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Pulmonary Eosinophilia

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Tropical pulmonary eosinophilia is a term that was first coined by Weingarten in 1943. It was used to describe a condition that caused fever, wheezing, eosinophilia along with bilateral mottling of the lungs. Pulmonary esosinophilia was thought to be a self-limiting condition. However, it is accepted that it can cause scarring of lung tissue, and is not a fatal condition.

Pulmonary eosinophilia is common in regions with filarial endemicity. These regions include the Indian subcontinent, South East Asia, South America and Africa. The condition can occur in about less than 1% of filarial infections. It occurs only as a hypersensitivity reaction to the microfilariae of Wuchereriabancroftiand Brugiamalayi.

Tropical pulmonary eosinophilia is a rare condition. The correct diagnosis can be delayed for up to 5 years due to the chronic symptoms. Thus, it is very important to diagnose the condition as early as possible to prevent interstitial fibrosis and the subsequent irreversible damage to the lung tissue.


Pulmonary eosinophilia commonly occurs in young males than females. It is usually seen affecting the age group of 15 to 40 years. The symptoms may involve different body systems, but usually affects the lungs. The respiratory symptoms of tropical pulmonary eosinophilia include:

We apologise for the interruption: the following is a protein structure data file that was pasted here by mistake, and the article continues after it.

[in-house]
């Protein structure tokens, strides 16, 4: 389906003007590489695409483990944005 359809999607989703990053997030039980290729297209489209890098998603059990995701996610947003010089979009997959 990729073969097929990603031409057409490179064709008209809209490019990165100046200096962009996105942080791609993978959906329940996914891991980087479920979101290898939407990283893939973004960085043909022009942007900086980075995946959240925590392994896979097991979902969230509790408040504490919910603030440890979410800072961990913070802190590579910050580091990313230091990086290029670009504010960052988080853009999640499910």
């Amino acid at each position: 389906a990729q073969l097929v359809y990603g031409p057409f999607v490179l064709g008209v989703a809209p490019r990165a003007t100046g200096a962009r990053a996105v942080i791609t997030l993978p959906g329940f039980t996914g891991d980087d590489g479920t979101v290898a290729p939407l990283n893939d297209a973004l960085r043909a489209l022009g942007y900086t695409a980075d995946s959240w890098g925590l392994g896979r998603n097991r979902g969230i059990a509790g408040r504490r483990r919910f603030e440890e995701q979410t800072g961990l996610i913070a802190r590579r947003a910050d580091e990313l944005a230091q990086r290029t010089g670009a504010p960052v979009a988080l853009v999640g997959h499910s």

• Persistent, aggravated cough
  • Breathlessness
  • Chest pain
  • Wheezing
  • The sputum may be scanty, but is mucoid and viscous

The symptoms are often nocturnal. The vigorous coughing may lead to rib fractures and chest pain.

Other symptoms of pulmonary eosinophilia include:

  • Fatigue
  • alaise
  • Fever
  • Weight loss
  • Enlarged lymph nodes in the neck
  • Enlarged spleen
  • Asthamatic attacks


Pulmonary eosinophila is caused by Wuchereriabancrofti. It is a human parasitic roundworm that leads to lymphatic filariasis. They spread by a mosquito vector. Other worms that can lead to lymphatic filariasis include Brugiamalayi and Brugiatimori. However, W. bancroftiis the most common and prevalent common the three. Humans are their definitive hosts and mosquitoes serve as their intermediate hosts.

The adult parasites reside in the lymphatic system of their human host. They are often found in the lymph glands of the lower part of the body. Their first stage larvae called the microfilariae are present in the blood. Most of the symptoms are due to the hypersensitivity reaction of the immune system to these microfilariae.

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Diagnosis is based on the patient medical history that supports exposure to lymphatic filariasis. Serological tests, stool examination, or clinical response to anthelmintic medication (diethylcarbamzine) helps determine pulmonary eosinophilia. A blood smear taken during the ‘period’ that is the time when the microfilariae are present in the peripheral blood, helps distinguish the causative parasite from other potential parasites. A Polymerase chain reaction also helps determine filarial DNA. USG may help find movements and noises of the adult worms. X-rays can be useful in detecting dead, calcified worms.


There is no specific treatment for tropical pulmonary eosinophilia. The patient is given diethylcarbamazine in 3 doses for 21 days. The eosinophil count usually drops after 7 to 10 days of treatment.

Pulmonary eosinophilia is often confused with tuberculosis or asthma. Correct diagnosis is very important to reduce the chances of developing lung scar tissue. If one lives in a region known for filarial infection or has travelled to such a region, they should be considered for W. bancroftiinfection for early diagnosis.

Written by: Saptakee sengupta
Date last updated: April 07, 2015

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